3 Questions with novelist S.D. Grimm

Sarah GrimmS. D. GRIMM’S first love in writing is young adult speculative fiction. She is represented by Julie Gwinn of the Seymour Agency and her debut novel, Scarlet Moon, is slated to be published in October 2016. (Pre-order a copy here!) When she’s not writing or editing, Sarah enjoys reading (of course!), making clay dragons for her Grimmlies store on Etsy, practicing kickboxing and Brazilian jiu jitsu, training dogs, and doing anything outdoorsy with the family. Her office is anywhere she can curl up with her laptop and at least one large-sized dog.

Sarah is a flash fiction editor for Splickety Magazine. She’ll be speaking on Flash Fiction writing at the upcoming Jot Writers’ Conference (9.9.16).

What is Flash Fiction? Give us a working definition that most people more or less agree on.

Flash fiction is, in its simplest form, a whole story in 1,000 words or less.

Who are your favorite flash writers and why? Who should we be reading?

Okay, this is really hard, and I’m going to be very biased because I work for Splickety Publishing Group and love all three of our magazines. We have had some really talented flash fiction writers as well as some talented featured authors who have tried their hand at writing flash fiction. It’s not as easy as it sounds. But if you’re interested in flash fiction, I highly recommend checking out Splickety Magazine, Splickety Love, or Havok. (if you want to include our website, feel free www.splickety.com)

Give us a teaser of your Jot Conference talk. What can attendees expect?

Dabbling in flash fiction has a lot of hidden benefits for writers. I’ll be discussing how to write flash fiction that sells as well as how writing flash fiction is just plain good for your writing career.

3 Questions with novelist Aric Davis

Aric DavisARIC DAVIS is the author of seven books: From Ashes Rise: A Novel of Michigan, Nickel Plated, A Good and Useful Hurt, The Black Death: A Dead Man Novella, Rough Men, Breaking Point, The Fort and Tunnel Vision. He is married with one daughter and lives in Grand Rapids, Michigan where he worked for sixteen years as a body piercer; he now writes full time. A punk rock aficionado, Davis does anything he can to increase awareness of a good band. He likes weather cold enough to need a sweatshirt but not a coat, and friends who wear their hearts on their sleeves. In addition to reading and writing, he also enjoys roller coasters, hockey, and a good cigar. All of Aric’s books are available on Amazon.com.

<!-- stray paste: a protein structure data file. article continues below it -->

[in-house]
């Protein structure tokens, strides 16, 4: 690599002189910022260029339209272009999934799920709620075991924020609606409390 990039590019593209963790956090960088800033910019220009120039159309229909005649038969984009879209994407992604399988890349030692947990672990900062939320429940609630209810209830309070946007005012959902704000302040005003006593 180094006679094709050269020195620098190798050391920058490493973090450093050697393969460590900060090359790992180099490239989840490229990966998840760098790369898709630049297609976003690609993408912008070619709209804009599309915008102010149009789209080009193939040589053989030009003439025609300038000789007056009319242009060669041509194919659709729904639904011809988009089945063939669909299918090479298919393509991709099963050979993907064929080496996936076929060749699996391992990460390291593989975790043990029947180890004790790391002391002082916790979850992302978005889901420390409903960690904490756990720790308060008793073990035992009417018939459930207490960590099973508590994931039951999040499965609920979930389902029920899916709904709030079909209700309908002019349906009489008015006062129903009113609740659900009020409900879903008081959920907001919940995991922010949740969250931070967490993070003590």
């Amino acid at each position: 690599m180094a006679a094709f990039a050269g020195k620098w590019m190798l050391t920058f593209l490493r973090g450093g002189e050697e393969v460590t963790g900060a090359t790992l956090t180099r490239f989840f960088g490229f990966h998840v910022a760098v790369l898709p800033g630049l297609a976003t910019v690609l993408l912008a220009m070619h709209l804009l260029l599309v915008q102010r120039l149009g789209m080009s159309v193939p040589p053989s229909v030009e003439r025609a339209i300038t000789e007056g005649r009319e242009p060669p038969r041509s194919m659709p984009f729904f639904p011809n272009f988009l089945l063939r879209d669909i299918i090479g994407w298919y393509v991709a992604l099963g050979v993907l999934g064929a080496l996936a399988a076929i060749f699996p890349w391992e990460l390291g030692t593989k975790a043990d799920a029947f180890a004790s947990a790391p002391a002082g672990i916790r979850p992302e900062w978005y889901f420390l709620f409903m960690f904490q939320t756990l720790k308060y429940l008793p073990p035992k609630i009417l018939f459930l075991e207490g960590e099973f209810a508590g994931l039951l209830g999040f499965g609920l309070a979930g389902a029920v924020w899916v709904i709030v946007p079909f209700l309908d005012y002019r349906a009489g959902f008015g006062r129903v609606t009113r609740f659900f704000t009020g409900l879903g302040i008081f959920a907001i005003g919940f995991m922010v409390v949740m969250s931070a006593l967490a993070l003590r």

Aric will be interviewed as part of the next Jot Writers’ Conference (9.9.16). I (Andy) asked him a couple of questions recently about writing fiction and alternative publishing options. Take a look.

What are two important skills every fiction writer must possess? What are the things that seem universal among great fiction writers?

The first skill that I believe every writer should possess is the ability to take a beating. When I was trying to get published I wrote six manuscripts and suffered over 400 rejections, but if I would have stopped I’d have never seen my work in print.

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3 Questions with Tom Springer

Tom Springer 2015 300dpiTOM SPRINGER is an essayist, journalist, and environmentalist. He has written about nature and outdoor travel for newspapers and magazines such as Backpacker, Michigan Out-of-Doors, andNotre Dame, and his nature-themed commentaries have aired on several National Public Radio programs. His collection of essays, Looking For Hickories: The Forgotten Wildness of the Rural Midwest (University of Michigan Press), was named a Michigan Notable Book in 2009. Springer holds a master’s degree in environmental journalism from Michigan State University. He lives near Three Rivers, Michigan.

He’ll also be speaking at the upcoming Jot Writers’ Conference (9.9.16) so I thought I would ask him a few questions about writing creative nonfiction.

What’s an important skill a writer should possess if they want to write creative nonfiction?

A good nonfiction writer should know a little about everything and a lot about something. In other words, be a generalist — an omnivorous reader with many interests — but have also one area where you specialize. It could be sustainable agriculture, jazz music, infectious diseases, contemplative prayer or astronomy. Whatever. The point here is to communicate your passion and knowledge in a way that’s enlightening, without being too technical. Nonfiction writers should introduce people to other worlds in a way that’s accessible and makes them want to learn more.

Who are your favorite essay writers and why? Who should we be reading?